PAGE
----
What she would resolve to do that day did not yet seem quite clear, but something that she could achieve stirred her as with an approaching murmur which would soon gather distinctness.
George Eliot, Middlemarch
Although she is not featured in the film, it is worth mentioning, by way of a postscript, the prominent socialist and feminist Dame Margaret Postgate Cole who lived at 7 Parsifal Road, West Hampstead from the late 1920s to the late 1930s. She established the Society for Socialist Inquiry and Propaganda in 1930 and the New Fabian Research Bureau the following year. She was also a champion of comprehensive education. She produced a large body of work on politics, economics and Labour history and her autobiography, Growing up into Revolution, is considered a beautifully written classic of the genre.
|Portrait of Margaret Cole by Australian artist and feminist Stella Bowen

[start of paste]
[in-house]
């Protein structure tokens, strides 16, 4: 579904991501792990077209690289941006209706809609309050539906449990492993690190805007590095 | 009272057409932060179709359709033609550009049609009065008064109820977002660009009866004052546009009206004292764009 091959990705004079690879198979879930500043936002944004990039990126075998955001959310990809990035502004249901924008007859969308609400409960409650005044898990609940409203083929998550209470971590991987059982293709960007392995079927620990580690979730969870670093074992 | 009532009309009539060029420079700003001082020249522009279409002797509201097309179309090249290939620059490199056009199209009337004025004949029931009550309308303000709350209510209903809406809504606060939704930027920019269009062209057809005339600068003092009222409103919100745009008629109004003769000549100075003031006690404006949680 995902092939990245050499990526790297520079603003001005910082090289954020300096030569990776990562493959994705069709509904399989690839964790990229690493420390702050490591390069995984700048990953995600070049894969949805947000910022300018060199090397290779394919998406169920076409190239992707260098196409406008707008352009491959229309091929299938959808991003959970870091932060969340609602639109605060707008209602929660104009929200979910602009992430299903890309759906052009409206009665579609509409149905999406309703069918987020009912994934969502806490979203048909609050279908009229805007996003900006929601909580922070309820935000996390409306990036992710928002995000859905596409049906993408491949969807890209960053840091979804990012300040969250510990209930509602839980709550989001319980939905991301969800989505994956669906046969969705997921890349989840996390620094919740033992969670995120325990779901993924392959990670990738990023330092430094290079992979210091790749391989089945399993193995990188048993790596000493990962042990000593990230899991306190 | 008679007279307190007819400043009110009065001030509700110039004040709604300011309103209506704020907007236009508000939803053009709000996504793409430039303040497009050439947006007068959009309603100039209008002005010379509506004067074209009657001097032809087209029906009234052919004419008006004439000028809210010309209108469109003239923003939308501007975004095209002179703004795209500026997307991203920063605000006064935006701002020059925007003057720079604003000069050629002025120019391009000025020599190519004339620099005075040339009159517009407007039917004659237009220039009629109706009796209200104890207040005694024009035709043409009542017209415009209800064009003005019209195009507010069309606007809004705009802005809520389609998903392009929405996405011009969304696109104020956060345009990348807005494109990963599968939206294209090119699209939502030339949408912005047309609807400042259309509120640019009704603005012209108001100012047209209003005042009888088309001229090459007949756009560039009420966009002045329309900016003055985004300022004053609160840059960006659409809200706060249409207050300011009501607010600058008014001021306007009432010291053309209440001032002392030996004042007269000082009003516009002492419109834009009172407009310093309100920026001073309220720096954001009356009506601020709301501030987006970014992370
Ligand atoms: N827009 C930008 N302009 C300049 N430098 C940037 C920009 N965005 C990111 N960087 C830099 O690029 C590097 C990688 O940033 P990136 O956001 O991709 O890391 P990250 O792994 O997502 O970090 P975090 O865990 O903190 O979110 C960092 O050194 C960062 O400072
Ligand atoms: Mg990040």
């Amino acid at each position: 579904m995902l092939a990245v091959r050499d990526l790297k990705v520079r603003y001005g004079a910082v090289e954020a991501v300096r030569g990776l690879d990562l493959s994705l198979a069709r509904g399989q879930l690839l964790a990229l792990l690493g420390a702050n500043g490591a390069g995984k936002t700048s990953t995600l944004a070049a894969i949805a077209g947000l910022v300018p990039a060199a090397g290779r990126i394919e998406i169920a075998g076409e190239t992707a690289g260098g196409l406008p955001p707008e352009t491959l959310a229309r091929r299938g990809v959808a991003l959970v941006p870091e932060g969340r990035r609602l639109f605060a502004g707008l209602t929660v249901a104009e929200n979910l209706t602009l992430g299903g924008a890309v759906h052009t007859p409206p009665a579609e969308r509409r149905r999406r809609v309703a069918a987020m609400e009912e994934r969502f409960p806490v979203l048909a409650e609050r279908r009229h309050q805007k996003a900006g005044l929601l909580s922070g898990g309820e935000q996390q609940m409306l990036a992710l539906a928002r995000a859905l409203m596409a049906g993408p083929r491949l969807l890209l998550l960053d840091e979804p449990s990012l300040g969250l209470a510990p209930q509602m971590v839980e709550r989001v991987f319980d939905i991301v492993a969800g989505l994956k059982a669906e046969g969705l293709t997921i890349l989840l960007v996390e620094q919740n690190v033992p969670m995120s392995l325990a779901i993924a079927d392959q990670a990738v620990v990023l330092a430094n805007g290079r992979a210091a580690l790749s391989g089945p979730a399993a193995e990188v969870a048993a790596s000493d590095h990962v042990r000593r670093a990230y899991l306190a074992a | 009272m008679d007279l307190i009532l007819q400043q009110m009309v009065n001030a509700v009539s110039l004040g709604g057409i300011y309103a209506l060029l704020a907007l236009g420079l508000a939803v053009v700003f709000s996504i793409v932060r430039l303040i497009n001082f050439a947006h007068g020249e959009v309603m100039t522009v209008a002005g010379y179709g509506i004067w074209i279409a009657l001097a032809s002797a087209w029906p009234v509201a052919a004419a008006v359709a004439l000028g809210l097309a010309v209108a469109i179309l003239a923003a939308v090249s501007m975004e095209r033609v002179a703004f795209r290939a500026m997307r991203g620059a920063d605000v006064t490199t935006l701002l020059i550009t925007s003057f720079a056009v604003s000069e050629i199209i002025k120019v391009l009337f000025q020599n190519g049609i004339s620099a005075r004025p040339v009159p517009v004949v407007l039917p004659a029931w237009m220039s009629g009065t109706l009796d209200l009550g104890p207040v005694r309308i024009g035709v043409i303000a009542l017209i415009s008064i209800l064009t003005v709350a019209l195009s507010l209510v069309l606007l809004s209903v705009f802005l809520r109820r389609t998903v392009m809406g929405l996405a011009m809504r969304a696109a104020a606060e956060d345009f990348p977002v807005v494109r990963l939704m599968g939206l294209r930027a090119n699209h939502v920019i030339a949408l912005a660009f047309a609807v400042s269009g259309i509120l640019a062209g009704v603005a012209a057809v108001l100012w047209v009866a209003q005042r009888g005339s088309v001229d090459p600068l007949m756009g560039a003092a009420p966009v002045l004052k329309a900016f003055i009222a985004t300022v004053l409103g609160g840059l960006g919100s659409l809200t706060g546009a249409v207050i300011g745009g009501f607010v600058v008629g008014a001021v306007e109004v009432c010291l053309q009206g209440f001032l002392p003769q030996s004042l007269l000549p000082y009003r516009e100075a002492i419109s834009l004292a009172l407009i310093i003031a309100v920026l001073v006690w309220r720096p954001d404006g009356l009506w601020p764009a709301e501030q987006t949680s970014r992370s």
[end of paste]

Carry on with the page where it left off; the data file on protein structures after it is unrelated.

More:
who was an official war artist during World War II. NPG. Circa 1944-5
In 1918, she married G. D. H. Cole, who was regarded as the most influential socialist thinker of the period. Margaret consistently pursued married women’s right to work and equal pay and wanted to find ways of making married women’s role compatible with a successful career. With her husband she wrote twenty-nine detective novels.
|The Coles at home (possibly in Parsifal Road), 1938
Photo by Howard Coster. NPG
Margaret Cole is also famous for writing, in November 1915, the one of the first anti-war poems from a woman’s perspective.
‘The Falling Leaves’
Today, as I rode by,
I saw the brown leaves dropping from their tree
In a still afternoon,
When no wind whirled them whistling to the sky,
But thickly, silently,
They fell, like snowflakes wiping out the noon;
And wandered slowly thence
For thinking of a gallant multitude
Which now all withering lay,
Slain by no wind of age or pestilence,
But in their beauty strewed
Like snowflakes falling on the Flemish clay.